When macros became popular in assembly language programming, some said that
this amounted to high level language programming. But macros lack any
ability to check the correctness of or optimize generated code.
The inclusion of macros also belies a link to FORTRAN. Because FORTRAN was
considered an out of date language with bad syntax (it was), a macro
preprocessor was one solution to make the language useable. But here we have
C, supposedly designed without the blemishes of FORTRAN, that is fitted with
this crutch from day one.
Most good C programmers don't use macros for anything but defines. The result
is an extra, slow text searching pass that can't be gotten rid of.


It truly amazes me how people can preach about the "efficiency" of C when it
uses interpretive I/O. The famous (infamous ?) printf statement must scan and
parse a format string in order to perform I/O, at runtime. This design error
is a direct copy of the "format" statement in FORTRAN !
After that, it is probably a minor issue that the I/O statements are misnamed
and misformatted. printf (print formatted) may or may not actually go to a
printer, but fprintf (file print formatted) is a total oxymoron. There is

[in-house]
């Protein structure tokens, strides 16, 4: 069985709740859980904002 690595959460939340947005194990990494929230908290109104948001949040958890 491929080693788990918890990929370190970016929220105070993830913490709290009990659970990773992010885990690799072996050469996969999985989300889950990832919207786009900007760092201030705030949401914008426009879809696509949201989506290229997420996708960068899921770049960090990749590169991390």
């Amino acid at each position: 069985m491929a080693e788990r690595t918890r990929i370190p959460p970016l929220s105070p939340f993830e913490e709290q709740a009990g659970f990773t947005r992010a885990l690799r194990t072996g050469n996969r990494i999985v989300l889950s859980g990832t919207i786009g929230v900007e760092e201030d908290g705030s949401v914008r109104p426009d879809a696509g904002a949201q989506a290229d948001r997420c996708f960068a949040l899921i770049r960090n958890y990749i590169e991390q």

no printing going on, even to a user console screen (unless redirection is
happening). If you are ready for that, you are ready for sprintf (string print
formatted), which has nothing to do with any I/O device whatever !
The creators of C can justifiably pat themselves on the back for the fact that
in C, at least, I/O statements are truly independent of the language. But this
stupid pet trick has been performed elsewhere before (Algol). The syntax of
printf means that even the compilers that attempt to perform good parameter
checking must give up and let everything through. Moreover, the system fails
to really specify I/O in a completely portable way. The exact method to get
at printf parameters is implementation defined. The standard workaround for
this, va_args, force C to be defined as a stack implemented parameter
passing design, hardly the most efficient method. Some compilers just revert
to a stack based format only when the variable argument type is presented
Moving down in the I/O chain, we have the lovely tradition of get and unget.
C addresses the legitimate need for lookahead with a pure hack. The programmer
simply puts back what he does not want, or puts back anything else that comes
to mind.
Finally, the method for finding out if the end of a file has been reached is
to go ahead and read past the end of the file ! The ripples of this hack
spread far and wide. An integer (not a character) must be used to read from
a character file, because the end value is not representable as a character
(-1). Error checking is implausible. It obviously is not an error to read
right through the end of the file, so what is ? the second attempt to read
EOF ? Most commonly, the result of an EOF missed mishap is tons of garbage
spilled to screen or file.
Things get worse at the lower level. read (which like it or not is pretty
much defacto standard C) returns only an error for passing the end of the